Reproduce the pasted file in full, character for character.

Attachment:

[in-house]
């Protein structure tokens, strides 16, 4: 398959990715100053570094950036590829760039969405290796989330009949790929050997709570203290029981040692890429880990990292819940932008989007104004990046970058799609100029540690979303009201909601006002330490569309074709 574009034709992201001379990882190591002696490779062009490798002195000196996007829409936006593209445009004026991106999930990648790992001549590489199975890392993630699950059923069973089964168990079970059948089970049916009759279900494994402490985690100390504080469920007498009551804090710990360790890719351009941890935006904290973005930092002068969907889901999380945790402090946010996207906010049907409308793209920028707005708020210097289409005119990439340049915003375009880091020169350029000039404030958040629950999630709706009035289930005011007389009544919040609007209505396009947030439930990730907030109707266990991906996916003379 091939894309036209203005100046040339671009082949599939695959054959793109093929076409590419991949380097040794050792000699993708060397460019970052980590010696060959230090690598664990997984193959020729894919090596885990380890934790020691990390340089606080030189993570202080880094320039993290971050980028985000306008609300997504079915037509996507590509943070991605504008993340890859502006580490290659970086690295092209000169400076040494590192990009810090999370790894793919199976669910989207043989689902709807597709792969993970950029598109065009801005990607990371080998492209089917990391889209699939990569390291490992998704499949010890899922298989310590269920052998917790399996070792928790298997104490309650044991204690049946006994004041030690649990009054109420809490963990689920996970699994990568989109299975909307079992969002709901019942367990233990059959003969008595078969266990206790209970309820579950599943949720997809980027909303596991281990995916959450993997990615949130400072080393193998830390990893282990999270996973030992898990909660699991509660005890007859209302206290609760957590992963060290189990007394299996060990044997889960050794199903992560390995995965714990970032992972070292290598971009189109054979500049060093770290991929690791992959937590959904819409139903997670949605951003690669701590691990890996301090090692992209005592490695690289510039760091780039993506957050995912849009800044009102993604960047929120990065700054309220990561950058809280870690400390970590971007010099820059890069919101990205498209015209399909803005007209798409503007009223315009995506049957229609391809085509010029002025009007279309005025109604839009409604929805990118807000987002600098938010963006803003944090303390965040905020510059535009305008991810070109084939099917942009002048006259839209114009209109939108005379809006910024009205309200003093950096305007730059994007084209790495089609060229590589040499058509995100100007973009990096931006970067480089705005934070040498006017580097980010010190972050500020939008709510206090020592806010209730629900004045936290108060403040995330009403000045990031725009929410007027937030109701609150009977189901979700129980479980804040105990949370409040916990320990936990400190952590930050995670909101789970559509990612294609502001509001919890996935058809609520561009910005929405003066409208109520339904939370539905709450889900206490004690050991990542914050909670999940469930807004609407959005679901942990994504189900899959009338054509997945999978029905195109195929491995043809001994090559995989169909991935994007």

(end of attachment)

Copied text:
[in-house]
């Protein structure tokens, strides 16, 4: 398959990715100053570094950036590829760039969405290796989330009949790929050997709570203290029981040692890429880990990292819940932008989007104004990046970058799609100029540690979303009201909601006002330490569309074709 574009034709992201001379990882190591002696490779062009490798002195000196996007829409936006593209445009004026991106999930990648790992001549590489199975890392993630699950059923069973089964168990079970059948089970049916009759279900494994402490985690100390504080469920007498009551804090710990360790890719351009941890935006904290973005930092002068969907889901999380945790402090946010996207906010049907409308793209920028707005708020210097289409005119990439340049915003375009880091020169350029000039404030958040629950999630709706009035289930005011007389009544919040609007209505396009947030439930990730907030109707266990991906996916003379 091939894309036209203005100046040339671009082949599939695959054959793109093929076409590419991949380097040794050792000699993708060397460019970052980590010696060959230090690598664990997984193959020729894919090596885990380890934790020691990390340089606080030189993570202080880094320039993290971050980028985000306008609300997504079915037509996507590509943070991605504008993340890859502006580490290659970086690295092209000169400076040494590192990009810090999370790894793919199976669910989207043989689902709807597709792969993970950029598109065009801005990607990371080998492209089917990391889209699939990569390291490992998704499949010890899922298989310590269920052998917790399996070792928790298997104490309650044991204690049946006994004041030690649990009054109420809490963990689920996970699994990568989109299975909307079992969002709901019942367990233990059959003969008595078969266990206790209970309820579950599943949720997809980027909303596991281990995916959450993997990615949130400072080393193998830390990893282990999270996973030992898990909660699991509660005890007859209302206290609760957590992963060290189990007394299996060990044997889960050794199903992560390995995965714990970032992972070292290598971009189109054979500049060093770290991929690791992959937590959904819409139903997670949605951003690669701590691990890996301090090692992209005592490695690289510039760091780039993506957050995912849009800044009102993604960047929120990065700054309220990561950058809280870690400390970590971007010099820059890069919101990205498209015209399909803005007209798409503007009223315009995506049957229609391809085509010029002025009007279309005025109604839009409604929805990118807000987002600098938010963006803003944090303390965040905020510059535009305008991810070109084939099917942009002048006259839209114009209109939108005379809006910024009205309200003093950096305007730059994007084209790495089609060229590589040499058509995100100007973009990096931006970067480089705005934070040498006017580097980010010190972050500020939008709510206090020592806010209730629900004045936290108060403040995330009403000045990031725009929410007027937030109701609150009977189901979700129980479980804040105990949370409040916990320990936990400190952590930050995670909101789970559509990612294609502001509001919890996935058809609520561009910005929405003066409208109520339904939370539905709450889900206490004690050991990542914050909670999940469930807004609407959005679901942990994504189900899959009338054509997945999978029905195109195929491995043809001994090559995989169909991935994007």